Cryptocurrencies and ending economic colonialism
Large sections of the global financial world, regulators in particular, see cryptocurrencies as a threat to the established financial order or, if they are in a good mood, the favorite tool of criminals, drug lords, and terrorists.
But alternative currencies may also be a powerful tool for ending financial colonialism that still exists in parts of the world – by design.
When France ratified the Bretton Woods Agreement in 1945, it gained control over the currencies of 14 African nations, including Senegal. On the morning of January 11, 1994, the CFA franc was pegged to the French franc at a valuation of 1 to 50. The following day, it was cut to 1 to 100, after the French government gave in to pressure from the International Monetary Fund and World Bank to devalue the currency..[this] led to widespread political unrest, as West Africa’s subsistence farmers could no longer afford to import essential goods, including drugs to treat malaria. “The cruel irony was that the economic fate of millions of Senegalese was completely out of their own hands. No amount of protest could overthrow their economic masters,” notes the Human Rights Foundation’s Alex Gladstein in a recent article in Bitcoin Magazine.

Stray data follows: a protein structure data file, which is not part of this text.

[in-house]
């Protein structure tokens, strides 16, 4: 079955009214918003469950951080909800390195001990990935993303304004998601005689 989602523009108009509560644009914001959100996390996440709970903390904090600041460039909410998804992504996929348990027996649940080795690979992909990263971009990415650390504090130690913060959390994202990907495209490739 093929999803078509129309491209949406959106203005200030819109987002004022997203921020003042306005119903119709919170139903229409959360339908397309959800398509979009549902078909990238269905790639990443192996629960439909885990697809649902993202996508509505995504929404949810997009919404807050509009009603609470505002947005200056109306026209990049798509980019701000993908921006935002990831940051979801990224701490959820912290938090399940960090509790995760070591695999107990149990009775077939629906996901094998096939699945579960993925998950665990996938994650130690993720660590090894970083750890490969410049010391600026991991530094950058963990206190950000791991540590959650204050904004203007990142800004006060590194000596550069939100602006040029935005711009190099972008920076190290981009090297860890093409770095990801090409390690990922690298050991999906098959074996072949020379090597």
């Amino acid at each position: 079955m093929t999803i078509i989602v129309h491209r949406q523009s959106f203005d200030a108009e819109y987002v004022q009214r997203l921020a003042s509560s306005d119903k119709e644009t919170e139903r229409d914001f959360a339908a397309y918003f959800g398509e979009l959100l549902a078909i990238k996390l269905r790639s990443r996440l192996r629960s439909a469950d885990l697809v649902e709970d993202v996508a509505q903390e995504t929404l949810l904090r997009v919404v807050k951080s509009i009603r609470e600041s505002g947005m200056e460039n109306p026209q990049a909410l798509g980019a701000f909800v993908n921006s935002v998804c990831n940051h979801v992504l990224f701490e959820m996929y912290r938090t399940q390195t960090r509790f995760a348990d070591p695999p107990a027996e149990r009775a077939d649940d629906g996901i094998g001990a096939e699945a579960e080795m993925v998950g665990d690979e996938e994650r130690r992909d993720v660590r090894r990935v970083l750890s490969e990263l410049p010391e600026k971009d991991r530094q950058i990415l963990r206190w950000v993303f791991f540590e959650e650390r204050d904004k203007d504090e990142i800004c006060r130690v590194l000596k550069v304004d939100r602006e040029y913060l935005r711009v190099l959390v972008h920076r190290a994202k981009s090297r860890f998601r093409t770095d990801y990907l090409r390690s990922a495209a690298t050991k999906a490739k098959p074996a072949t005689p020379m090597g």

France has no intention of giving up its position of power over its former colonies – aided and abetted by the IMF and World Bank. But Bitcoin and other cryptocurrencies could succeed in dethroning them all, in west Africa, and much closer to home:
A few weeks ago, the actor Hill Harper was quoted in The New York Times regarding his activism for Bitcoin in the African American community. He said, quite simply, “They can’t colonize Bitcoin.”
Farida Nabourema agrees. “Bitcoin,” she said, is “the first time ever that there is money that is actually decentralized and accessible to anyone in the world regardless of their skin color, ideology, nationality, amount of wealth or colonial past.”
She said it is the people’s currency, and even goes a step further.
“Maybe,” she said, “we should call Bitcoin the currency of decolonization.”
If so, then it’s been a long time coming, and also gives crypto proponents a powerful new argument against the post-World War II economic order.